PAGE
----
What is the role of primary anastomosis and tension avoidance in the treatment of spinal accessory nerve (SAN) injury?

Updated: Mar 04, 2020
  • Author: Rohan R Walvekar, MD; Chief Editor: Arlen D Meyers, MD, MBA  more...
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The proximal and distal free nerve endings are cut cleanly with a No. 15 surgical blade on a firm, flat background, or with a micro scissor, to prepare the ends for re-approximation. One epineural interrupted suture is loosely placed to bring the nerve ends together. The proximal and distal ends of the nerve fascicles are aligned with trimming, when necessary, so that the ends are not buckling. That is, the fascicle ends should lightly approximate one another in one line, rather than tight approximation leading to misdirected fibers. Subsequent interrupted sutures are placed.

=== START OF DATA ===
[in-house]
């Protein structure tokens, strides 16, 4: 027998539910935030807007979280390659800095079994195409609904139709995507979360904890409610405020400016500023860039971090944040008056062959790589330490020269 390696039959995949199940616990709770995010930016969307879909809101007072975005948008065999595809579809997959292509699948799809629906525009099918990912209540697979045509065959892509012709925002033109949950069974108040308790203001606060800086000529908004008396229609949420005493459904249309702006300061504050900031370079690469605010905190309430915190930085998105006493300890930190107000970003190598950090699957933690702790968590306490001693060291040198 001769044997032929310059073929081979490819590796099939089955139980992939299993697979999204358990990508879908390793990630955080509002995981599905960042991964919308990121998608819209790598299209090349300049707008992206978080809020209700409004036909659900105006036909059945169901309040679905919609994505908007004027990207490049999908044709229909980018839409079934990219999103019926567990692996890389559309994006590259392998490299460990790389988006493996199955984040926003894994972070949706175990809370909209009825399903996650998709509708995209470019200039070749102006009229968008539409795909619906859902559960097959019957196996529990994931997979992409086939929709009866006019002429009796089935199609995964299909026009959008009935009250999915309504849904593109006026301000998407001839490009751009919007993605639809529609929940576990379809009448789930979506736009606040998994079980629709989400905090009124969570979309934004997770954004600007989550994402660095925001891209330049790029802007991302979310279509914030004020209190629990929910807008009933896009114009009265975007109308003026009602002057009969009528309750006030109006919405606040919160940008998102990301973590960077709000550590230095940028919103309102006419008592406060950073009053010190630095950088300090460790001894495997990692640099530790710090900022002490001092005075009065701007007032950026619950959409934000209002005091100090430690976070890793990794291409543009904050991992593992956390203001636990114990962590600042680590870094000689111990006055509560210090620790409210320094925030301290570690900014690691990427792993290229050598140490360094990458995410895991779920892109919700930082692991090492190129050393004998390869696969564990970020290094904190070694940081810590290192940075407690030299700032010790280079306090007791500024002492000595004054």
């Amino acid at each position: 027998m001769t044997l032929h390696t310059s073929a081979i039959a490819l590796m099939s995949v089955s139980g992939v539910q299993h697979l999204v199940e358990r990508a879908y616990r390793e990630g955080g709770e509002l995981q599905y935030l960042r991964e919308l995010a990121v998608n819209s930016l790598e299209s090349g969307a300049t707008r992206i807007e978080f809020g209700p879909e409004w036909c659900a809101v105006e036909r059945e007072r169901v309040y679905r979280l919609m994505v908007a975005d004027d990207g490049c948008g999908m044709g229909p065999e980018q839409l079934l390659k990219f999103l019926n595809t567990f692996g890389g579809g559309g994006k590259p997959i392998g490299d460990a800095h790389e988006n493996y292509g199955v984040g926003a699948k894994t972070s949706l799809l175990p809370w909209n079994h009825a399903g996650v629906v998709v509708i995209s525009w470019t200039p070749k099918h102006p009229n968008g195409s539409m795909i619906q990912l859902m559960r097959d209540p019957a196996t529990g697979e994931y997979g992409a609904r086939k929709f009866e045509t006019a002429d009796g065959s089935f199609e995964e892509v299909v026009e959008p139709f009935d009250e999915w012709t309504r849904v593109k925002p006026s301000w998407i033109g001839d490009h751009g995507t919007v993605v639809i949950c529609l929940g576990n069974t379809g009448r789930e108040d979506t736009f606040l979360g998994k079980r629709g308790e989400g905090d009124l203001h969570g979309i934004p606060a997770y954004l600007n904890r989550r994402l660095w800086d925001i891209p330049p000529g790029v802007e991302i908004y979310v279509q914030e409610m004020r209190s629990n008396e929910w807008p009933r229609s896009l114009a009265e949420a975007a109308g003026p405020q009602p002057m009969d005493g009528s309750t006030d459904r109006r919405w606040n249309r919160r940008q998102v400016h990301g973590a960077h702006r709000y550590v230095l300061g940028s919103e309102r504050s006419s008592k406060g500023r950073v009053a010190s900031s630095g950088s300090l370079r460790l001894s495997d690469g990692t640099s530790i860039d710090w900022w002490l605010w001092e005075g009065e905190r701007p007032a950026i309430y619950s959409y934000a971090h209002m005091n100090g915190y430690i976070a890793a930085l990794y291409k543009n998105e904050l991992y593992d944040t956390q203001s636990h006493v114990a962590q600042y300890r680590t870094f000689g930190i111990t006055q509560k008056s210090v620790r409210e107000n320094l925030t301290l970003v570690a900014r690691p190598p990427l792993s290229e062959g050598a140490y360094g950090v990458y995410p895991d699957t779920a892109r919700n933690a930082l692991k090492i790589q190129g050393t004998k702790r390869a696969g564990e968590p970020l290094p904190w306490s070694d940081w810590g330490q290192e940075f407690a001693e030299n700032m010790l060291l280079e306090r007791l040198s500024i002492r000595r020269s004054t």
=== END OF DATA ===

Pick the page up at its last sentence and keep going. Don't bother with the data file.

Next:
Nerve elasticity causes retraction of the proximal and distal nerve segments after injury. This, in addition to the actual nerve injury, may create tension along the site of anastomosis. This tension must be avoided because it will lead to gaps between approximated fascicular ends. Ischemia and increased scarring are also complications of excess tension. [50] Of note, fixed positioning of the limb to alleviate tension is not recommended because stiffness of the joint may result, as well as nerve scarring and gapping when limb movement is eventually restarted.

Another tension-relieving technique that is now less popular involves extensive freeing of the proximal and distal nerve ends from surrounding soft tissue. Nerve mobilization less than 2 cm has been reported as acceptable and will not increase the risk of nerve devascularization. [52]

The intraoperative matching of corresponding proximal and distal nerve fascicles using anatomical, histochemical, and electrophysiological analysis is not fully described here. The reader is directed to Dvali and Mackinnon (2003) for an in-depth description of these techniques. [50]

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